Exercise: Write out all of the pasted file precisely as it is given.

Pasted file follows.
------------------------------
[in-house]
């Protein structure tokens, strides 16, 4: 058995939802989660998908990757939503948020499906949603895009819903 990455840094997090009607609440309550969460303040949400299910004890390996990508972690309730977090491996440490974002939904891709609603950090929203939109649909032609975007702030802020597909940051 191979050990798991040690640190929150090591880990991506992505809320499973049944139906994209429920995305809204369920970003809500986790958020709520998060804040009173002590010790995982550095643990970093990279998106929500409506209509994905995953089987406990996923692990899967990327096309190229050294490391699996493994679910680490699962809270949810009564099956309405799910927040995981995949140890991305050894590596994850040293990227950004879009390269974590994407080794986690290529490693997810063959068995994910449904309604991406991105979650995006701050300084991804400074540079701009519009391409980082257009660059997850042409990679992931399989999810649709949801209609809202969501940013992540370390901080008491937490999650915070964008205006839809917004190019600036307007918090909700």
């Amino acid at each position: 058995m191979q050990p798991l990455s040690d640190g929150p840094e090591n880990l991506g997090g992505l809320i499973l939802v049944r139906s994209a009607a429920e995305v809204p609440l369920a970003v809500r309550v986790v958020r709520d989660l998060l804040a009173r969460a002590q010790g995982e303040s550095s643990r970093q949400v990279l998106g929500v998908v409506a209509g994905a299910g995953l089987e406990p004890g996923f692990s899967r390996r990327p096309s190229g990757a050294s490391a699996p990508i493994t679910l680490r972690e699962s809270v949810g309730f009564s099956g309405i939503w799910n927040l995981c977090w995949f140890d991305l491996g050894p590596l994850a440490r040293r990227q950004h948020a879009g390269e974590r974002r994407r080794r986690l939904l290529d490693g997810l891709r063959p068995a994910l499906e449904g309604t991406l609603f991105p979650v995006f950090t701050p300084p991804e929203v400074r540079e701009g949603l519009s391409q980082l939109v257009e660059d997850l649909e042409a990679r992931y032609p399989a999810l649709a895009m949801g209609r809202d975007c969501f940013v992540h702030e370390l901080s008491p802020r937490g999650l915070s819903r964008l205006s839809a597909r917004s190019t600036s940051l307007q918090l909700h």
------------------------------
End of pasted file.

[in-house]
């Protein structure tokens, strides 16, 4: 058995939802989660998908990757939503948020499906949603895009819903 990455840094997090009607609440309550969460303040949400299910004890390996990508972690309730977090491996440490974002939904891709609603950090929203939109649909032609975007702030802020597909940051 191979050990798991040690640190929150090591880990991506992505809320499973049944139906994209429920995305809204369920970003809500986790958020709520998060804040009173002590010790995982550095643990970093990279998106929500409506209509994905995953089987406990996923692990899967990327096309190229050294490391699996493994679910680490699962809270949810009564099956309405799910927040995981995949140890991305050894590596994850040293990227950004879009390269974590994407080794986690290529490693997810063959068995994910449904309604991406991105979650995006701050300084991804400074540079701009519009391409980082257009660059997850042409990679992931399989999810649709949801209609809202969501940013992540370390901080008491937490999650915070964008205006839809917004190019600036307007918090909700």
């Amino acid at each position: 058995m191979q050990p798991l990455s040690d640190g929150p840094e090591n880990l991506g997090g992505l809320i499973l939802v049944r139906s994209a009607a429920e995305v809204p609440l369920a970003v809500r309550v986790v958020r709520d989660l998060l804040a009173r969460a002590q010790g995982e303040s550095s643990r970093q949400v990279l998106g929500v998908v409506a209509g994905a299910g995953l089987e406990p004890g996923f692990s899967r390996r990327p096309s190229g990757a050294s490391a699996p990508i493994t679910l680490r972690e699962s809270v949810g309730f009564s099956g309405i939503w799910n927040l995981c977090w995949f140890d991305l491996g050894p590596l994850a440490r040293r990227q950004h948020a879009g390269e974590r974002r994407r080794r986690l939904l290529d490693g997810l891709r063959p068995a994910l499906e449904g309604t991406l609603f991105p979650v995006f950090t701050p300084p991804e929203v400074r540079e701009g949603l519009s391409q980082l939109v257009e660059d997850l649909e042409a990679r992931y032609p399989a999810l649709a895009m949801g209609r809202d975007c969501f940013v992540h702030e370390l901080s008491p802020r937490g999650l915070s819903r964008l205006s839809a597909r917004s190019t600036s940051l307007q918090l909700h």